Part 16 of a comparison of Holmes' manuscript with the published Basic Set rulebook. Turn to page 20 of your 'Blue Book' and follow along...
COMBAT ROUNDS, TIME AND MOVEMENT IN MELEE
These days this section is one of the most notorious in Holmes Basic, due to the rule that "Light weapons such as the dagger allow two blows per round". This rule, combined with single dice damage (d6) for all weapons, makes daggers twice as effective as swords and four times as effective as two-handed weapons, which "can be used only once every other round". As I once wrote, "Not a big deal if only M-Us with poor AC are using daggers, but if all
the fighters in plate & shield are also using daggers it gets
ridiculous". It's been theorized that this "broken" rule came about due to changes in Holmes' manuscript by TSR. Now with the manuscript we can finally look more closely at what Holmes intended. I'll start by quoting this entire section from the manuscript for your reading pleasure:
Now, let's go through this section sentence-by-sentence:
There are no differences in the title, or the first three sentences, between the manuscript and the published version. The ten-second rounds and ten-round turns are the same as in the section on "Time" described earlier (See Part 6). Here Holmes also gives us movement rates for each round of melee that are 1/12 of the rate per turn. One might expect the rate per round to be 1/10 of the rate per turn, since there are ten rounds per turn, but the 1/12 rate is clever because it is easier to use with the 10' squares common on maps back then, such as the Sample Dungeon. As far as I can tell Holmes came up with this himself since it is in the manuscript. And Gygax was fine with it, as he left it unchanged in the published rulebook, and expanded it in the module B2 by giving a rate of 5 feet/round for fully armored/heavily loaded, and by explicitly stating that the 1/12 calculation is to be used for determining monster movement during combat. See this OD&D thread for more on this.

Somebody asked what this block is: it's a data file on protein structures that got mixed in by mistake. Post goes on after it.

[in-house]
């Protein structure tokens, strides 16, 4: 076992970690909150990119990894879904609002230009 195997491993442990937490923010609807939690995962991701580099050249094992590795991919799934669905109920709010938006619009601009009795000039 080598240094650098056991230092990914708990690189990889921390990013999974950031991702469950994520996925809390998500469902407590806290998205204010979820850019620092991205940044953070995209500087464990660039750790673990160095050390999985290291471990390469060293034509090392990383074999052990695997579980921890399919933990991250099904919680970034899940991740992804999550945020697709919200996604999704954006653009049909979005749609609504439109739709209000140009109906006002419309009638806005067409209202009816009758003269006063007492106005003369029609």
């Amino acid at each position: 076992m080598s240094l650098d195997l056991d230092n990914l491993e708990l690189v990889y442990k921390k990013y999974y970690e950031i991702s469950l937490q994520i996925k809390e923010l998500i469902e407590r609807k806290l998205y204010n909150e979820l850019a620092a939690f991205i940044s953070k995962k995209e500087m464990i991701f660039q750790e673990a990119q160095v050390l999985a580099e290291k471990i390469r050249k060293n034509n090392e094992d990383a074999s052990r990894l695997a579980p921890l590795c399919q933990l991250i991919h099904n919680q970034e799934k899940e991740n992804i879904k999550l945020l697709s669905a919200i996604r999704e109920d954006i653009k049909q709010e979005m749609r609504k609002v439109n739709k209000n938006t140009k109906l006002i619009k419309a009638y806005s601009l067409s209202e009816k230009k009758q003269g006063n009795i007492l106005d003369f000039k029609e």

In the fourth sentence we see the first difference. The manuscript says, "Each round consists of an exchange of two blows with ordinary weapons" (emphasis added), and the published version is the same except for dropping the word "two". By itself this is not a big change, and could just be attributed to editorial style; Holmes' choice of "two blows" might simply refer to the attacker's and defender's alternating attacks.
In the published rulebook the next sentence is the problematic one: "Light weapons such as the dagger allow two blows per round". The manuscript is missing this sentence. So Holmes did not single out daggers or light weapons for two blows per round and this represents a change by Gygax/TSR.
But look carefully at Holmes' next sentence, the fifth in the manuscript:
heavy two-handed sword, battle axe, halberd, flail, morning star, and
pole arm can be used only once per round". This was changed to "...once every other round" in the published rulebook. If heavy weapons can only be used once per round, this means that all other weapons (swords, maces, daggers) can be used more than once per round. So when Holmes wrote "two blows per round" what he meant is that all other melee weapons get two attacks per round. Holmes makes